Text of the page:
Pre-college, summer school is hung over the heads of students like a threat for not working hard enough. That's already an unfair stigma for grade school and high school students, but for college, that stigma truly makes no sense. If you're reluctant to sacrifice your three months of sunshine for a few spare credits, here's a few reasons you might want to reconsider.

<a href=""><img class="alignright size-full wp-image-1610" src="" alt="iStock_000011171834XSmall" width="320" height="375" /></a>Congratulations to the class of 2013 graduates, whatever it is you've studied and whatever it is you plan to do now. Most of you are probably shifting from college senior laziness into frantic job search mode right about now. If you are, file away the four points below into the back of your head. They're the best advice I have to offer, as someone who (a) didn't study an "in-demand" field and (b) has been job hunting in the last couple years. <strong><strong>1. There are<em> far</em> more jobs out there than you even know exist. </strong></strong> Most people have some sort of preconceived notion for what jobs come from what majors. Psychology majors become therapists. Biology majors go to medical school. Pre-law means you'll be a lawyer. Education means you'll teach. The problem is that this way of thinking doesn't give you a very good picture of what the professional world is like. There are only so many therapists, doctors, lawyers, and teachers in the world. Far less than the total number of people people studying psychology, biology, law, and education.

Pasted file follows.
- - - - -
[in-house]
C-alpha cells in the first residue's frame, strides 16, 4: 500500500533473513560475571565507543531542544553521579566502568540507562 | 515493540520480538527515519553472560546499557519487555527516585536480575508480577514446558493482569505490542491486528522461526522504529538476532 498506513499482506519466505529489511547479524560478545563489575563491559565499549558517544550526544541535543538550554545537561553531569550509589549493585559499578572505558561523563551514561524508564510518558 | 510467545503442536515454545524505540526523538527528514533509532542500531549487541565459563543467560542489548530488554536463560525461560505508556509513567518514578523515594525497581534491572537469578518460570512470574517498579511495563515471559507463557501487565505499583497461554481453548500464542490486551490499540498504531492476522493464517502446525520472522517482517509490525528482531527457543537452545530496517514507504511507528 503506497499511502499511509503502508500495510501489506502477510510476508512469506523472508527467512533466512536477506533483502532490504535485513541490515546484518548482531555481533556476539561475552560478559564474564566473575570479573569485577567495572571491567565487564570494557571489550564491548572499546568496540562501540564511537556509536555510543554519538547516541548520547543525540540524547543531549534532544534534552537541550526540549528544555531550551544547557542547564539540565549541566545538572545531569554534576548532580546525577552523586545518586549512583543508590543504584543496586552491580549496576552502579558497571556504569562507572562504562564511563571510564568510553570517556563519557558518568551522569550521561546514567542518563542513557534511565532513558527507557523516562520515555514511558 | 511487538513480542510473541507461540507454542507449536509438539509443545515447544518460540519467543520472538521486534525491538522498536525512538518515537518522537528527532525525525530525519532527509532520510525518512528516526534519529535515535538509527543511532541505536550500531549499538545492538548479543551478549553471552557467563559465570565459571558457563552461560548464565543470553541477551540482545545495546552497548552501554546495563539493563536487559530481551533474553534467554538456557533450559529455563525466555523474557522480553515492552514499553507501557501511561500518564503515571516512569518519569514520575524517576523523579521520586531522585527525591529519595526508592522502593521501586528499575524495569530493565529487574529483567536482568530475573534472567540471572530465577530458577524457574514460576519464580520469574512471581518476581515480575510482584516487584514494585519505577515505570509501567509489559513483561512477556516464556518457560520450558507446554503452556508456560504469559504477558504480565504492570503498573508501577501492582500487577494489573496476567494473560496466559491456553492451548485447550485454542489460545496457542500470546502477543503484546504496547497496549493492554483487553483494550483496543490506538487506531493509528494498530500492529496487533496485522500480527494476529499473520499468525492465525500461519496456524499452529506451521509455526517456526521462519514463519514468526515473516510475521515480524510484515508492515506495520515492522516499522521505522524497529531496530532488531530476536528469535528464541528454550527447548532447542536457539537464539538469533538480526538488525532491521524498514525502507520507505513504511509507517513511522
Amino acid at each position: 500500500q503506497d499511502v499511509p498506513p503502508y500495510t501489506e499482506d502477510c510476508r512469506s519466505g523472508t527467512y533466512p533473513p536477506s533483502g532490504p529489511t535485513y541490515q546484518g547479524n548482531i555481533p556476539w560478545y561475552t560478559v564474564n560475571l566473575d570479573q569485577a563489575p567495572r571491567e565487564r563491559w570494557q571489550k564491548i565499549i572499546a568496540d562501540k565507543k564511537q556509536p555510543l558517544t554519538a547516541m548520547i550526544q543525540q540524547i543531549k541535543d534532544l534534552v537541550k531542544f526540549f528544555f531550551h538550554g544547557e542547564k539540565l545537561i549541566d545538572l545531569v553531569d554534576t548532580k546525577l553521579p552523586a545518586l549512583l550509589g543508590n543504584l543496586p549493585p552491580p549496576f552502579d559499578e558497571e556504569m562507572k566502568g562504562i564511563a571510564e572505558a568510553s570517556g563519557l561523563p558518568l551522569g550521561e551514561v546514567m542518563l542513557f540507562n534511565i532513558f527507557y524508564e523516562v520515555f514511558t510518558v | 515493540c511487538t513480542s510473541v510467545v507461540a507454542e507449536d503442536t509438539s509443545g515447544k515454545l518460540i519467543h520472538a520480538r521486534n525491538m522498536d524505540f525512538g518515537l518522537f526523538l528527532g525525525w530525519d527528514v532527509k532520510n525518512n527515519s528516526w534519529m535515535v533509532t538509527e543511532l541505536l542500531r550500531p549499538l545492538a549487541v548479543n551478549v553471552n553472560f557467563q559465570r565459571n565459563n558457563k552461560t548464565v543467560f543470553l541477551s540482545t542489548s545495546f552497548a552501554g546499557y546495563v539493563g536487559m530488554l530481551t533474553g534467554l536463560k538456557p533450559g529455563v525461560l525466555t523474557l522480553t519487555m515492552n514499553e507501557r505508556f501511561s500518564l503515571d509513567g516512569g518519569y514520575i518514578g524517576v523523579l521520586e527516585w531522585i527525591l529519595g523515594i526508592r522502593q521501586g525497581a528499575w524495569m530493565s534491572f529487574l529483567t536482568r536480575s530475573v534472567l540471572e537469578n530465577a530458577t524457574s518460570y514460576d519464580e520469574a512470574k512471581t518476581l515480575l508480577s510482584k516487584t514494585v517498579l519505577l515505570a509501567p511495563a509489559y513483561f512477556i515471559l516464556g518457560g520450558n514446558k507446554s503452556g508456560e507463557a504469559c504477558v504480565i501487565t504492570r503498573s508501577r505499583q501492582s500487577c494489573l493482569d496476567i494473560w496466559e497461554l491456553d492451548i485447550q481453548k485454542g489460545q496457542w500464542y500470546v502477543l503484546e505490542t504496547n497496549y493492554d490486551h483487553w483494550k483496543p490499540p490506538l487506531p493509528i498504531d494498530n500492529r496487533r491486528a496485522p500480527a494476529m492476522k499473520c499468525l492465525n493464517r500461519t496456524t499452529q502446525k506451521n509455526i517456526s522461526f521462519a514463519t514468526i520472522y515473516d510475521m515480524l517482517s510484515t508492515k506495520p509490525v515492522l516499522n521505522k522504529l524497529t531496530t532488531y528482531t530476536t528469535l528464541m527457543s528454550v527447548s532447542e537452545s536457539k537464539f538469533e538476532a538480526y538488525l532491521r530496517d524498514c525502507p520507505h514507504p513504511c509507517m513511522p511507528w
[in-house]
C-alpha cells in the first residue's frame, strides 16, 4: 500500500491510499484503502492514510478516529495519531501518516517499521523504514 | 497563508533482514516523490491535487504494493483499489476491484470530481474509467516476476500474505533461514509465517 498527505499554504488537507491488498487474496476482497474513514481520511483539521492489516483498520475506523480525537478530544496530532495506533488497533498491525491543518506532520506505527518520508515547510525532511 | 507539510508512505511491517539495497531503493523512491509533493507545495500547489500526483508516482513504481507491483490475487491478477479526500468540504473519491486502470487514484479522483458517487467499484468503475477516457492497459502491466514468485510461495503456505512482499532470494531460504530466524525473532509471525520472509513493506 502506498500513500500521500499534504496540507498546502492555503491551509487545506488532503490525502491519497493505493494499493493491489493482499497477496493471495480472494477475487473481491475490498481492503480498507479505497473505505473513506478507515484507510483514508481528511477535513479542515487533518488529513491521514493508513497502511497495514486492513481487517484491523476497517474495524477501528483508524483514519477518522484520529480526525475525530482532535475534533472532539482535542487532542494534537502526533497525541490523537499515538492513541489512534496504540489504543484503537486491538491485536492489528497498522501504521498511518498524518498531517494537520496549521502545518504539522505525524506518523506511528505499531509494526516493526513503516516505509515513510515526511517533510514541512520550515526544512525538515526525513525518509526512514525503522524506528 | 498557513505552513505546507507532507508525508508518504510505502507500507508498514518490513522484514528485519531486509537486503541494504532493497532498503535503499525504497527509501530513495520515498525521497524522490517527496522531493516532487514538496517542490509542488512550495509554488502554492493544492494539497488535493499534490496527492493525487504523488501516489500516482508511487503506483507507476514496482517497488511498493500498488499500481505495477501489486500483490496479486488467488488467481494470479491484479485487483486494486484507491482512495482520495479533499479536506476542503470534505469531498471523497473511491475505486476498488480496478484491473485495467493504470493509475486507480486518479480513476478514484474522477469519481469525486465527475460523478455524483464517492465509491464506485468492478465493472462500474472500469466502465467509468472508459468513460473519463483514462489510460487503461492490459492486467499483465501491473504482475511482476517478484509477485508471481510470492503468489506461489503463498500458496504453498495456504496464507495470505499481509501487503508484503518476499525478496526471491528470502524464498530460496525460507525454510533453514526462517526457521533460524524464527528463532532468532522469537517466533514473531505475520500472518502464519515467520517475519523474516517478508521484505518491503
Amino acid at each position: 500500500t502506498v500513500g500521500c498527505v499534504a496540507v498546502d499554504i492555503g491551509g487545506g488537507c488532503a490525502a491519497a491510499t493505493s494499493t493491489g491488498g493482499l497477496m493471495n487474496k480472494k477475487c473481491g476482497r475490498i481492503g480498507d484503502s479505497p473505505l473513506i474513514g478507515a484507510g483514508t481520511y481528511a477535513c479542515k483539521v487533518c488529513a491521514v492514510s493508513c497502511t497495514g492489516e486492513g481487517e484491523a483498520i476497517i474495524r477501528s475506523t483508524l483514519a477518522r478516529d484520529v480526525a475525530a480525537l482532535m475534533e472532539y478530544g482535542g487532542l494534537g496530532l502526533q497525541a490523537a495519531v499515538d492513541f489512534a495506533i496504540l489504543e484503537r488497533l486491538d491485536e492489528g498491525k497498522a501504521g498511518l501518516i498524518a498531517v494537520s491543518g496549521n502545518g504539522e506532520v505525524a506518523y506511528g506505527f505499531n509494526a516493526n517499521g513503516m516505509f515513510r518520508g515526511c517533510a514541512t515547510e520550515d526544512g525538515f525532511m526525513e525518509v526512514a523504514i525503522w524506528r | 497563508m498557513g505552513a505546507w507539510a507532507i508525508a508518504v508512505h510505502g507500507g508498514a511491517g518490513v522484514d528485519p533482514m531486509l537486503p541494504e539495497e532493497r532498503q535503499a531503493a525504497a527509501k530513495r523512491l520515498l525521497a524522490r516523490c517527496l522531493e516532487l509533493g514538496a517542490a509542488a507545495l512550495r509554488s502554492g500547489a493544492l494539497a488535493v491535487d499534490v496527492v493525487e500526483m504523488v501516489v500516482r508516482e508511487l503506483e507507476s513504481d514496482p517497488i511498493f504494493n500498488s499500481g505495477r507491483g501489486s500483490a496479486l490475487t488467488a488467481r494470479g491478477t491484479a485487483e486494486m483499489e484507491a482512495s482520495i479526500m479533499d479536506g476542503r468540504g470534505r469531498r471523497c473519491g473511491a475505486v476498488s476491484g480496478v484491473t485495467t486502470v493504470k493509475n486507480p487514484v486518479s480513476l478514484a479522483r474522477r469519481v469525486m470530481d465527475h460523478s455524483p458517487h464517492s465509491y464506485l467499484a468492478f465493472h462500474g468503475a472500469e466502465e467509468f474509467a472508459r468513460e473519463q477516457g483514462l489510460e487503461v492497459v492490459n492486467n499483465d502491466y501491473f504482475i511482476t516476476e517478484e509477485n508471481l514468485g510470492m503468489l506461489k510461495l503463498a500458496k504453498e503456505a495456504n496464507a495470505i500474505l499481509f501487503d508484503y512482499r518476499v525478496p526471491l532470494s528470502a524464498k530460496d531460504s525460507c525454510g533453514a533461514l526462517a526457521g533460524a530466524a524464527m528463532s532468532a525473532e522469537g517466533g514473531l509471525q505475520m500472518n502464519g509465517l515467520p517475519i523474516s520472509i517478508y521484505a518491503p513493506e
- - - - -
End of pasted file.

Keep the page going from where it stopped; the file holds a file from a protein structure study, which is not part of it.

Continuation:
<p style="text-align:right;"><img class="alignright size-full wp-image-1548" src="" alt="2325769" width="266" height="400" /></p> <p style="text-align:left;">Whether it's still the calm before the storm or you're in full-force finals mode, you've probably found yourself in that awful position where you simultaneously have tons of free time and also no free time whatsoever. All the normal responsibilities of your schedule are cleared, replaced by the much more intimidating responsibilities of studying or finishing that final paper. We've put together a soundtrack to get you through it. It's not exactly studying music; it's a soundtrack to reflect the rollercoaster of emotions that finals inevitably bring about.</p> <ul> <li><b>Paul Engemann - <em>Scarface (Push It To The Limit)</em> -- </b>That moment when you need the power of '80s montages to get you through a long stretch of studying</li> </ul> <ul> <li><strong>Daft Punk - <em>Harder Better Faster Strong</em> -- </strong>That moment when you're working hard, well, fast, and strong, but need a little bit more of each.</li> </ul> <ul> <li><strong>Coldplay - <em>Don't Panic</em> -- </strong>That moment when you're in desperate need for the advice in the title of this song.</li> </ul>

For some, the final paper is even more dreaded than the final exam. At least with an exam, you can only do so much work in the time given. With a paper, there's this sinister feeling that you always could have done more. So naturally, you put off thinking about it as long as you can.